Salamoni's lawyer, John McLindon, emphasized that this had been "a very tough year" for the officer and his family. Both Salamoni and Lake are on paid administrative leave pending the final determination of criminal charges or BRPD internal discipline. 

“He’s got a lot of support, a lot of people in the community are supporting him, and understand what he did, he had to do," McLindon said. "He's not happy about what happened on that night, he wishes he didn't have to do that, (but) Alton Sterling had his hand on a loaded pistol."

Lake's attorney did not respond to a request for comment. 

Waiting for answers

It was a tough year. And, somehow, it doesn't feel like it's over, Muflahi said.

“I thought this would all be over with, that there would have been something, (that it wouldn't) still be under investigation," Muflahi said. "Everything is there, I just don’t know what is taking so long … . Everything, the videos, the evidence, is all on the table."

East Baton Rouge Metro Councilwoman Tara Wicker dedicated much of the last year working to address issues concerning the police department through her and Councilman Trae Welch's committee on community policing — and yet she feels something is still missing.

"We performed as a community in the best way we could," Wicker said. "The people were anxiously awaiting some sort of closure. I think, even now, people just need to be able to bring closure."

Baton Rouge Police Chief Carl Dabadie echoed Wicker, saying the continued pending legal cases have been hard for everyone, including his officers. 

“It’s like a cloud hanging over our heads," Dabadie said. "It’s difficult for the community, for the department, for the city. … I think the length of time that it’s taken to get any resolution has definitely made it more challenging."

The seemingly indefinite wait for the judicial process has continued to foster distrust from the community, said Baton Rouge state Rep. C. Denise Marcelle, especially among African-Americans. Marcelle said she continues to hear about policing issues from her constituents, and those concerns are only exacerbated by the lack of answers in this high-profile case.

"It has had a negative impact on the entire situation, anytime you have a lack of transparency," Marcelle said.

Wicker called Sterling's death an awakening, highlighting economic disparities and a range of policing concerns. 

“The national attention that has now been brought … you mention Baton Rouge or Alton Sterling, people make that connection," Wicker said. "At the same time, my hope is, we’ll also be known for how this community survived the storm: We didn’t destroy our community, we didn't burn down businesses, we came together."

The incident has brought the Police Department under a microscope, Dabadie said, but "rightfully so." He said they have been forced to reevaluate policies and make changes, like signing the memorandum of understanding in February that State Police will independently investigate any officer-involved shootings, something that had not previously been protocol.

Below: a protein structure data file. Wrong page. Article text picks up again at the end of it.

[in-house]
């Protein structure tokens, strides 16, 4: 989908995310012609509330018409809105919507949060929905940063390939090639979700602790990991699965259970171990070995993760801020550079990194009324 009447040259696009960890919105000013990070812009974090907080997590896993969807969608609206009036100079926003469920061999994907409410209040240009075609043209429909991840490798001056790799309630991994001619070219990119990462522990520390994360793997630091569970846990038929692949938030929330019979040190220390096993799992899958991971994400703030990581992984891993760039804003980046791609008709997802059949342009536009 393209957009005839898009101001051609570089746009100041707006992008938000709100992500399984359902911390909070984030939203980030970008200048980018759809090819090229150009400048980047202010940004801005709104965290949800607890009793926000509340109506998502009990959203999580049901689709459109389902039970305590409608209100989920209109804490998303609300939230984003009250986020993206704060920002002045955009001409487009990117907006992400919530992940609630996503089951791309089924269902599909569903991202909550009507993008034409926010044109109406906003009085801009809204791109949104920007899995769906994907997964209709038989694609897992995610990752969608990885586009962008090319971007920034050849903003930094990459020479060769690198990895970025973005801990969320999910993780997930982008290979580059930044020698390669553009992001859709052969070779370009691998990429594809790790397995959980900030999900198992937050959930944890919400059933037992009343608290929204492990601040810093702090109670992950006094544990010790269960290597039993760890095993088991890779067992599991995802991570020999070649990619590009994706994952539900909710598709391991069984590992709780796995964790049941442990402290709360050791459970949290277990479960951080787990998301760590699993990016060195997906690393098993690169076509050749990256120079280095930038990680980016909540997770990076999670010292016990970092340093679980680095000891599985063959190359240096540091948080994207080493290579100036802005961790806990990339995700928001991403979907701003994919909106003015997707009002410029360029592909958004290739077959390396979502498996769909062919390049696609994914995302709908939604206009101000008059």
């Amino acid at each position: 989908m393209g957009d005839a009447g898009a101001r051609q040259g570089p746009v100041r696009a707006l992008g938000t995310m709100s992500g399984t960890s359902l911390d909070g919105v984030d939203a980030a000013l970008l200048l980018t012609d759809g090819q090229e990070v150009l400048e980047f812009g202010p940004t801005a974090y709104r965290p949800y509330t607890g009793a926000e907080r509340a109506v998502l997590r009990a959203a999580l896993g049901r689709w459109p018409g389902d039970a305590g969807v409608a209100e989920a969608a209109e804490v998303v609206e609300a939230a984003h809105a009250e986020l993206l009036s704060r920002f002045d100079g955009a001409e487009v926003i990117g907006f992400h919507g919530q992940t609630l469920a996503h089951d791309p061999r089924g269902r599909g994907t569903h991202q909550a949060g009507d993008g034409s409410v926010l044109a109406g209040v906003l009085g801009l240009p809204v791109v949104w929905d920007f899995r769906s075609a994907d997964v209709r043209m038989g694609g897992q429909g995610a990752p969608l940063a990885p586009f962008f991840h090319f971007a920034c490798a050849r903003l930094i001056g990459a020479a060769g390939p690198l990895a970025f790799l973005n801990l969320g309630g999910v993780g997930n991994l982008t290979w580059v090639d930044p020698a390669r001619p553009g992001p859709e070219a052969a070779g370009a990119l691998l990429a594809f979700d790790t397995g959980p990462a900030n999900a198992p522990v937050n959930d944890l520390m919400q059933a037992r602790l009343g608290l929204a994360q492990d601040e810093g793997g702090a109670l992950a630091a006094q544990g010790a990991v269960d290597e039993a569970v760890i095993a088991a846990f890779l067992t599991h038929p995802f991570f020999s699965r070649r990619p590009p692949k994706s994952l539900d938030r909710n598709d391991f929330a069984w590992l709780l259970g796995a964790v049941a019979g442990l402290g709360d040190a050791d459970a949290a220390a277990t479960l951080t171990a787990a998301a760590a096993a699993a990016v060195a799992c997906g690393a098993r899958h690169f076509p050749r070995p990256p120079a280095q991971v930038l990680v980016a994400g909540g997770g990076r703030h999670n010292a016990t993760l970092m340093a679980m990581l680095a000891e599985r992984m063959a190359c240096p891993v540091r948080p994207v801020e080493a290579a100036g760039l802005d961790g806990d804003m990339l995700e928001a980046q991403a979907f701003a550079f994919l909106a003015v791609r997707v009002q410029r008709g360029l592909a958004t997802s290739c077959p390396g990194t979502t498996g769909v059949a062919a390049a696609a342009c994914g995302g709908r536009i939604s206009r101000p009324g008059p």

“You never want the loss of life, that’s never an acceptable outcome, but I hope and pray some good comes out of this, some way, shape or form," Dabadie said.

At Triple S

Last July, after nights of protests over Sterling's death clogged the streets, Triple S became eerily quiet. People stayed away from the place where Sterling was killed. Customers stopped coming in for their fried chicken, cold drinks and snacks.

Twelve months later, business is almost back to normal, Muflahi said.

“A lot of regulars weren’t coming in; they’re still returning slowly," Muflahi said in late June.

Most afternoons, Travis Hicks stands in the parking lot behind a collapsible table, selling homemade CDs and DVDs, just as his longtime friend Sterling did. Around March, Muflahi welcomed Hicks to the post, which he is hopeful will help grab the attention of passers-by and generate a certain liveliness. The discs sell two for $5, and five for $10.

Every once in a while, Williams comes by the shop with her three little ones.

“I love seeing those little kids, his youngest three,” Muflahi said, smiling. "They come in here and we play around."

Williams believes it's important to bring AJ, Journee and Josiah to the spot where they used to visit their father — and her children love it because Muflahi spoils them, letting the children pick out some candy.

Many days, Muflahi looks out to see people he doesn't recognize stopping by — not to shop — but to to see the spot that became a backdrop for the national debate on policing.  

“There’s a lot of people that still come around, take pictures," Muflahi said. "They come from all over the country."

Gail Isom, of New Jersey, came to Baton Rouge in June for a wedding, but with Triple S on her must-see list.

"I have two young, black men myself, and I have nephews and brothers," the 47-year-old said, looking at the portrait of Sterling painted on the wall of the store. "That could have been them."

She snaps a picture with her cell phone of the wall, still adorned by stuffed animals and memorializing messages.

"I just couldn't leave (Baton Rouge), and not come here," Isom said. 

Follow Grace Toohey on Twitter, @grace_2e.